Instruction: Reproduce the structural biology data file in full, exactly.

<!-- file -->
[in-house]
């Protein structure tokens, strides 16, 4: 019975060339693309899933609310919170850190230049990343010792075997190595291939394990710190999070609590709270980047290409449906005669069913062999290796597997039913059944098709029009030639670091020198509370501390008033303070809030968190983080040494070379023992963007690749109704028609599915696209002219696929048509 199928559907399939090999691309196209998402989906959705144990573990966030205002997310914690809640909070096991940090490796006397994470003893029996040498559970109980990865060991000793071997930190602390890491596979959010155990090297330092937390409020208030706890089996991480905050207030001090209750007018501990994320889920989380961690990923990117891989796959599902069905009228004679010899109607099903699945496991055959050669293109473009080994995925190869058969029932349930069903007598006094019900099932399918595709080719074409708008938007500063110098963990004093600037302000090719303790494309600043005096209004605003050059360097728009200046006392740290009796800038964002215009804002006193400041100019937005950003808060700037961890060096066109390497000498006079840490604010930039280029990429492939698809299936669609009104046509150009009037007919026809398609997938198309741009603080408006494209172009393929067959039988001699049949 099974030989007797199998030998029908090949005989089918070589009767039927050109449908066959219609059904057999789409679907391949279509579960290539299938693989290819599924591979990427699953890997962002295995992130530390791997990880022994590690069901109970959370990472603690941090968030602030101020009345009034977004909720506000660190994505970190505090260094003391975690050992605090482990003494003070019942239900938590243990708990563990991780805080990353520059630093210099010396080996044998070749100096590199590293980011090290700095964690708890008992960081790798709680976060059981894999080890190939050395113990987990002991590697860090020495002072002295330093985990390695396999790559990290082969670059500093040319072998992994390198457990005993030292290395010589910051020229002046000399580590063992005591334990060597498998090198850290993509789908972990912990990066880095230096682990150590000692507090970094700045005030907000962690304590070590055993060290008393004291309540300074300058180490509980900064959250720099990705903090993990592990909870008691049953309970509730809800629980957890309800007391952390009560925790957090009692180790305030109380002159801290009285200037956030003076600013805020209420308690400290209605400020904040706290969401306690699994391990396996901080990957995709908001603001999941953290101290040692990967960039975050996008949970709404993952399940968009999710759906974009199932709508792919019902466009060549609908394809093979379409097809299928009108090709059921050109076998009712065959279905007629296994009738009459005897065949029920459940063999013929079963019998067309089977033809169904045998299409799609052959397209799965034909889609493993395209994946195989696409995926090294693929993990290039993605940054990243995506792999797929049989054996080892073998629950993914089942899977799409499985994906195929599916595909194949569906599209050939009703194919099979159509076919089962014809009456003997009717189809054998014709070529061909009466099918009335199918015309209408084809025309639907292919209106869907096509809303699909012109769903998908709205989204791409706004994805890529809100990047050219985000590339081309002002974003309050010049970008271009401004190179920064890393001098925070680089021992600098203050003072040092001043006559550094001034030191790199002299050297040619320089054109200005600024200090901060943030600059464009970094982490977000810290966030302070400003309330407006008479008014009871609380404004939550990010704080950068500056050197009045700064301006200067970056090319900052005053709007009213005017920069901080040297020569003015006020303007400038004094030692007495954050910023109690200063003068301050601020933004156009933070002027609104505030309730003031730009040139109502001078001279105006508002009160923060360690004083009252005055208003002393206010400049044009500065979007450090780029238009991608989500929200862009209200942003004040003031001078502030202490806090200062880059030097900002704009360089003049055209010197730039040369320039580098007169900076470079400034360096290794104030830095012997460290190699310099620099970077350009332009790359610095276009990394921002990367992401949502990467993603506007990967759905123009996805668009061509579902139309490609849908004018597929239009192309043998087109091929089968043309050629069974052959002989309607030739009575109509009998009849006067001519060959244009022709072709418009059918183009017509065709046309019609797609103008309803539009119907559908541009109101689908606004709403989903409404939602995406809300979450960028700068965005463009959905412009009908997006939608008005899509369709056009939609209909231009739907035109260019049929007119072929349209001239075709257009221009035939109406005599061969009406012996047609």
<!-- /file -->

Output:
[in-house]
């Protein structure tokens, strides 16, 4: 019975060339693309899933609310919170850190230049990343010792075997190595291939394990710190999070609590709270980047290409449906005669069913062999290796597997039913059944098709029009030639670091020198509370501390008033303070809030968190983080040494070379023992963007690749109704028609599915696209002219696929048509 199928559907399939090999691309196209998402989906959705144990573990966030205002997310914690809640909070096991940090490796006397994470003893029996040498559970109980990865060991000793071997930190602390890491596979959010155990090297330092937390409020208030706890089996991480905050207030001090209750007018501990994320889920989380961690990923990117891989796959599902069905009228004679010899109607099903699945496991055959050669293109473009080994995925190869058969029932349930069903007598006094019900099932399918595709080719074409708008938007500063110098963990004093600037302000090719303790494309600043005096209004605003050059360097728009200046006392740290009796800038964002215009804002006193400041100019937005950003808060700037961890060096066109390497000498006079840490604010930039280029990429492939698809299936669609009104046509150009009037007919026809398609997938198309741009603080408006494209172009393929067959039988001699049949 099974030989007797199998030998029908090949005989089918070589009767039927050109449908066959219609059904057999789409679907391949279509579960290539299938693989290819599924591979990427699953890997962002295995992130530390791997990880022994590690069901109970959370990472603690941090968030602030101020009345009034977004909720506000660190994505970190505090260094003391975690050992605090482990003494003070019942239900938590243990708990563990991780805080990353520059630093210099010396080996044998070749100096590199590293980011090290700095964690708890008992960081790798709680976060059981894999080890190939050395113990987990002991590697860090020495002072002295330093985990390695396999790559990290082969670059500093040319072998992994390198457990005993030292290395010589910051020229002046000399580590063992005591334990060597498998090198850290993509789908972990912990990066880095230096682990150590000692507090970094700045005030907000962690304590070590055993060290008393004291309540300074300058180490509980900064959250720099990705903090993990592990909870008691049953309970509730809800629980957890309800007391952390009560925790957090009692180790305030109380002159801290009285200037956030003076600013805020209420308690400290209605400020904040706290969401306690699994391990396996901080990957995709908001603001999941953290101290040692990967960039975050996008949970709404993952399940968009999710759906974009199932709508792919019902466009060549609908394809093979379409097809299928009108090709059921050109076998009712065959279905007629296994009738009459005897065949029920459940063999013929079963019998067309089977033809169904045998299409799609052959397209799965034909889609493993395209994946195989696409995926090294693929993990290039993605940054990243995506792999797929049989054996080892073998629950993914089942899977799409499985994906195929599916595909194949569906599209050939009703194919099979159509076919089962014809009456003997009717189809054998014709070529061909009466099918009335199918015309209408084809025309639907292919209106869907096509809303699909012109769903998908709205989204791409706004994805890529809100990047050219985000590339081309002002974003309050010049970008271009401004190179920064890393001098925070680089021992600098203050003072040092001043006559550094001034030191790199002299050297040619320089054109200005600024200090901060943030600059464009970094982490977000810290966030302070400003309330407006008479008014009871609380404004939550990010704080950068500056050197009045700064301006200067970056090319900052005053709007009213005017920069901080040297020569003015006020303007400038004094030692007495954050910023109690200063003068301050601020933004156009933070002027609104505030309730003031730009040139109502001078001279105006508002009160923060360690004083009252005055208003002393206010400049044009500065979007450090780029238009991608989500929200862009209200942003004040003031001078502030202490806090200062880059030097900002704009360089003049055209010197730039040369320039580098007169900076470079400034360096290794104030830095012997460290190699310099620099970077350009332009790359610095276009990394921002990367992401949502990467993603506007990967759905123009996805668009061509579902139309490609849908004018597929239009192309043998087109091929089968043309050629069974052959002989309607030739009575109509009998009849006067001519060959244009022709072709418009059918183009017509065709046309019609797609103008309803539009119907559908541009109101689908606004709403989903409404939602995406809300979450960028700068965005463009959905412009009908997006939608008005899509369709056009939609209909231009739907035109260019049929007119072929349209001239075709257009221009035939109406005599061969009406012996047609």